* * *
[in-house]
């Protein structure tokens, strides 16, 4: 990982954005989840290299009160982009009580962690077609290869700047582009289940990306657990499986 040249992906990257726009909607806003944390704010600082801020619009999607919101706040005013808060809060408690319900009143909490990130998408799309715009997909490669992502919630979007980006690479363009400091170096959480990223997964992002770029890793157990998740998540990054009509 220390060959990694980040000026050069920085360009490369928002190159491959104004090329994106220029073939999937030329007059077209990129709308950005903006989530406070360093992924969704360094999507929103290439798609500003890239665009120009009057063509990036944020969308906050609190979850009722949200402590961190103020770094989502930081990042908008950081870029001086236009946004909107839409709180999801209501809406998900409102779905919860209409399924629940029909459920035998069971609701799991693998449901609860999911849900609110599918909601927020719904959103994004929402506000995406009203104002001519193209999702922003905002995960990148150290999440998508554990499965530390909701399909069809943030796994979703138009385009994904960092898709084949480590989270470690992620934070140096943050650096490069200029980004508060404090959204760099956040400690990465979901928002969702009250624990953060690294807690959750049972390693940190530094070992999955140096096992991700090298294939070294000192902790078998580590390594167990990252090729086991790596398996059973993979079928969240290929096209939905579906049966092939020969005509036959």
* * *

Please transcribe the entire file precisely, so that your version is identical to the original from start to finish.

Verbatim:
[in-house]
């Protein structure tokens, strides 16, 4: 990982954005989840290299009160982009009580962690077609290869700047582009289940990306657990499986 040249992906990257726009909607806003944390704010600082801020619009999607919101706040005013808060809060408690319900009143909490990130998408799309715009997909490669992502919630979007980006690479363009400091170096959480990223997964992002770029890793157990998740998540990054009509 220390060959990694980040000026050069920085360009490369928002190159491959104004090329994106220029073939999937030329007059077209990129709308950005903006989530406070360093992924969704360094999507929103290439798609500003890239665009120009009057063509990036944020969308906050609190979850009722949200402590961190103020770094989502930081990042908008950081870029001086236009946004909107839409709180999801209501809406998900409102779905919860209409399924629940029909459920035998069971609701799991693998449901609860999911849900609110599918909601927020719904959103994004929402506000995406009203104002001519193209999702922003905002995960990148150290999440998508554990499965530390909701399909069809943030796994979703138009385009994904960092898709084949480590989270470690992620934070140096943050650096490069200029980004508060404090959204760099956040400690990465979901928002969702009250624990953060690294807690959750049972390693940190530094070992999955140096096992991700090298294939070294000192902790078998580590390594167990990252090729086991790596398996059973993979079928969240290929096209939905579906049966092939020969005509036959």